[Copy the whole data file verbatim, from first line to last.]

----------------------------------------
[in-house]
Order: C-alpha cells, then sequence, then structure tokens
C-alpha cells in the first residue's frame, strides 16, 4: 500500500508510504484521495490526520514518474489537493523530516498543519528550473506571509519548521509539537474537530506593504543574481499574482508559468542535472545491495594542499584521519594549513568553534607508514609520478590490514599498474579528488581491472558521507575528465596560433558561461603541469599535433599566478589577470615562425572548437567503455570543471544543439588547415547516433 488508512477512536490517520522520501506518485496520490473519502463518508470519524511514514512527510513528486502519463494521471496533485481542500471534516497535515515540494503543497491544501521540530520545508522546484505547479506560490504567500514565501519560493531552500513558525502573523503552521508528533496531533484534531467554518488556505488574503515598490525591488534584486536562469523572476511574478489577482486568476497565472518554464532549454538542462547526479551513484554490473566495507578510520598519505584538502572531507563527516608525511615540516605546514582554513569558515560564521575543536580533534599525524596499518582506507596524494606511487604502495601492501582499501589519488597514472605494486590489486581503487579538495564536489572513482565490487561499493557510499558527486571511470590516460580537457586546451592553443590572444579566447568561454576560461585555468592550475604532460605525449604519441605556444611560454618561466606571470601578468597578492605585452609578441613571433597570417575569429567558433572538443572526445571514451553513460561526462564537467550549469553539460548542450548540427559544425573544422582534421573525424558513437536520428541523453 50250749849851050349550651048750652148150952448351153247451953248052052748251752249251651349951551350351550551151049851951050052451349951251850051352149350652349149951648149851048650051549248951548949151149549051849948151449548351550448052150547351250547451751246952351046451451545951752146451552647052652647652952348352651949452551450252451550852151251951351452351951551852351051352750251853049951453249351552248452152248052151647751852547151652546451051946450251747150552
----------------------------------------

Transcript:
[in-house]
Order: C-alpha cells, then sequence, then structure tokens
C-alpha cells in the first residue's frame, strides 16, 4: 500500500508510504484521495490526520514518474489537493523530516498543519528550473506571509519548521509539537474537530506593504543574481499574482508559468542535472545491495594542499584521519594549513568553534607508514609520478590490514599498474579528488581491472558521507575528465596560433558561461603541469599535433599566478589577470615562425572548437567503455570543471544543439588547415547516433 488508512477512536490517520522520501506518485496520490473519502463518508470519524511514514512527510513528486502519463494521471496533485481542500471534516497535515515540494503543497491544501521540530520545508522546484505547479506560490504567500514565501519560493531552500513558525502573523503552521508528533496531533484534531467554518488556505488574503515598490525591488534584486536562469523572476511574478489577482486568476497565472518554464532549454538542462547526479551513484554490473566495507578510520598519505584538502572531507563527516608525511615540516605546514582554513569558515560564521575543536580533534599525524596499518582506507596524494606511487604502495601492501582499501589519488597514472605494486590489486581503487579538495564536489572513482565490487561499493557510499558527486571511470590516460580537457586546451592553443590572444579566447568561454576560461585555468592550475604532460605525449604519441605556444611560454618561466606571470601578468597578492605585452609578441613571433597570417575569429567558433572538443572526445571514451553513460561526462564537467550549469553539460548542450548540427559544425573544422582534421573525424558513437536520428541523453 50250749849851050349550651048750652148150952448351153247451953248052052748251752249251651349951551350351550551151049851951050052451349951251850051352149350652349149951648149851048650051549248951548949151149549051849948151449548351550448052150547351250547451751246952351046451451545951752146451552647052652647652952348352651949452551450252451550852151251951351452351951551852351051352750251853049951453249351552248452152248052151647751852547151652546451051946450251747150552